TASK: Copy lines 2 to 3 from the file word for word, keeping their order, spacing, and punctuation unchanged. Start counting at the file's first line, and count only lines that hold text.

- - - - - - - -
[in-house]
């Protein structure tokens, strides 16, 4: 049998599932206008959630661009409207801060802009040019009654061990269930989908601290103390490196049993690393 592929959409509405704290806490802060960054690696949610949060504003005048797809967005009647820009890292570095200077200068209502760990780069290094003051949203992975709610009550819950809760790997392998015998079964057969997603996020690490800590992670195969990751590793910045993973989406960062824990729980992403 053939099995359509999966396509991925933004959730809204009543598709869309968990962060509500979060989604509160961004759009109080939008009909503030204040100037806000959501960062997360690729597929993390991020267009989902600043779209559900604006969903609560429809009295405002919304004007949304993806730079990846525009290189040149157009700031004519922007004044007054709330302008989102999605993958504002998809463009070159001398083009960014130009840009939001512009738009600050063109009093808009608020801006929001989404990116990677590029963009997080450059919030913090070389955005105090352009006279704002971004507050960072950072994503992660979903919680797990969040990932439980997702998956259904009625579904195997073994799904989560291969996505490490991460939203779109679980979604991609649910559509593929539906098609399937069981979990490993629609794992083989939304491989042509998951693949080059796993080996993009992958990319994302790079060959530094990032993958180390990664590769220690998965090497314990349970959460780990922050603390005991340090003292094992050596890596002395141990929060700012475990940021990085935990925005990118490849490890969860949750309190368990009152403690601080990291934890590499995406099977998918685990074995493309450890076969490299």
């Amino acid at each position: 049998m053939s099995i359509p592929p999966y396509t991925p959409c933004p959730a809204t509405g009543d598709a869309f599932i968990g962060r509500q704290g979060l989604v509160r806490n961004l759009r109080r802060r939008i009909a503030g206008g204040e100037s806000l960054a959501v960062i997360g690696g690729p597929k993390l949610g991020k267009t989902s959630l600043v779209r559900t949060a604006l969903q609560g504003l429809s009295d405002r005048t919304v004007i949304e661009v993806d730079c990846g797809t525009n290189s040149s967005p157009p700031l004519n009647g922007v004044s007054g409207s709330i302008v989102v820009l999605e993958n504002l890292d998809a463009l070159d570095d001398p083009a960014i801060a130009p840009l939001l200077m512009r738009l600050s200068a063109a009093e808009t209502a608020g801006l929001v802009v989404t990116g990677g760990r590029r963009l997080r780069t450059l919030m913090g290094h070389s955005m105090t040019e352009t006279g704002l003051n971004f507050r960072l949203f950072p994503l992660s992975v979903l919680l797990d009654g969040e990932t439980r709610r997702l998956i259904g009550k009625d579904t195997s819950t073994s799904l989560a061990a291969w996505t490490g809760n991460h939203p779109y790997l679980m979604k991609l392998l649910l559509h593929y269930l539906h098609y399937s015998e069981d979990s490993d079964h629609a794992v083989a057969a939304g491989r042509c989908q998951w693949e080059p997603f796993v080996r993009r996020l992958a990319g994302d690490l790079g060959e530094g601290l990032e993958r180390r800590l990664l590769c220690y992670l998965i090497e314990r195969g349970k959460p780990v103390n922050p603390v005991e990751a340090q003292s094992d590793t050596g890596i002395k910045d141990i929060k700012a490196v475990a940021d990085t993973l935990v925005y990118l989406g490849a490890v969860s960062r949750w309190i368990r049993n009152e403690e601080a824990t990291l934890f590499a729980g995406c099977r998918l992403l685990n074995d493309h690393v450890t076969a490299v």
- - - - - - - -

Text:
């Protein structure tokens, strides 16, 4: 049998599932206008959630661009409207801060802009040019009654061990269930989908601290103390490196049993690393 592929959409509405704290806490802060960054690696949610949060504003005048797809967005009647820009890292570095200077200068209502760990780069290094003051949203992975709610009550819950809760790997392998015998079964057969997603996020690490800590992670195969990751590793910045993973989406960062824990729980992403 053939099995359509999966396509991925933004959730809204009543598709869309968990962060509500979060989604509160961004759009109080939008009909503030204040100037806000959501960062997360690729597929993390991020267009989902600043779209559900604006969903609560429809009295405002919304004007949304993806730079990846525009290189040149157009700031004519922007004044007054709330302008989102999605993958504002998809463009070159001398083009960014130009840009939001512009738009600050063109009093808009608020801006929001989404990116990677590029963009997080450059919030913090070389955005105090352009006279704002971004507050960072950072994503992660979903919680797990969040990932439980997702998956259904009625579904195997073994799904989560291969996505490490991460939203779109679980979604991609649910559509593929539906098609399937069981979990490993629609794992083989939304491989042509998951693949080059796993080996993009992958990319994302790079060959530094990032993958180390990664590769220690998965090497314990349970959460780990922050603390005991340090003292094992050596890596002395141990929060700012475990940021990085935990925005990118490849490890969860949750309190368990009152403690601080990291934890590499995406099977998918685990074995493309450890076969490299």
């Amino acid at each position: 049998m053939s099995i359509p592929p999966y396509t991925p959409c933004p959730a809204t509405g009543d598709a869309f599932i968990g962060r509500q704290g979060l989604v509160r806490n961004l759009r109080r802060r939008i009909a503030g206008g204040e100037s806000l960054a959501v960062i997360g690696g690729p597929k993390l949610g991020k267009t989902s959630l600043v779209r559900t949060a604006l969903q609560g504003l429809s009295d405002r005048t919304v004007i949304e661009v993806d730079c990846g797809t525009n290189s040149s967005p157009p700031l004519n009647g922007v004044s007054g409207s709330i302008v989102v820009l999605e993958n504002l890292d998809a463009l070159d570095d001398p083009a960014i801060a130009p840009l939001l200077m512009r738009l600050s200068a063109a009093e808009t209502a608020g801006l929001v802009v989404t990116g990677g760990r590029r963009l997080r780069t450059l919030m913090g290094h070389s955005m105090t040019e352009t006279g704002l003051n971004f507050r960072l949203f950072p994503l992660s992975v979903l919680l797990d009654g969040e990932t439980r709610r997702l998956i259904g009550k009625d579904t195997s819950t073994s799904l989560a061990a291969w996505t490490g809760n991460h939203p779109y790997l679980m979604k991609l392998l649910l559509h593929y269930l539906h098609y399937s015998e069981d979990s490993d079964h629609a794992v083989a057969a939304g491989r042509c989908q998951w693949e080059p997603f796993v080996r993009r996020l992958a990319g994302d690490l790079g060959e530094g601290l990032e993958r180390r800590l990664l590769c220690y992670l998965i090497e314990r195969g349970k959460p780990v103390n922050p603390v005991e990751a340090q003292s094992d590793t050596g890596i002395k910045d141990i929060k700012a490196v475990a940021d990085t993973l935990v925005y990118l989406g490849a490890v969860s960062r949750w309190i368990r049993n009152e403690e601080a824990t990291l934890f590499a729980g995406c099977r998918l992403l685990n074995d493309h690393v450890t076969a490299v």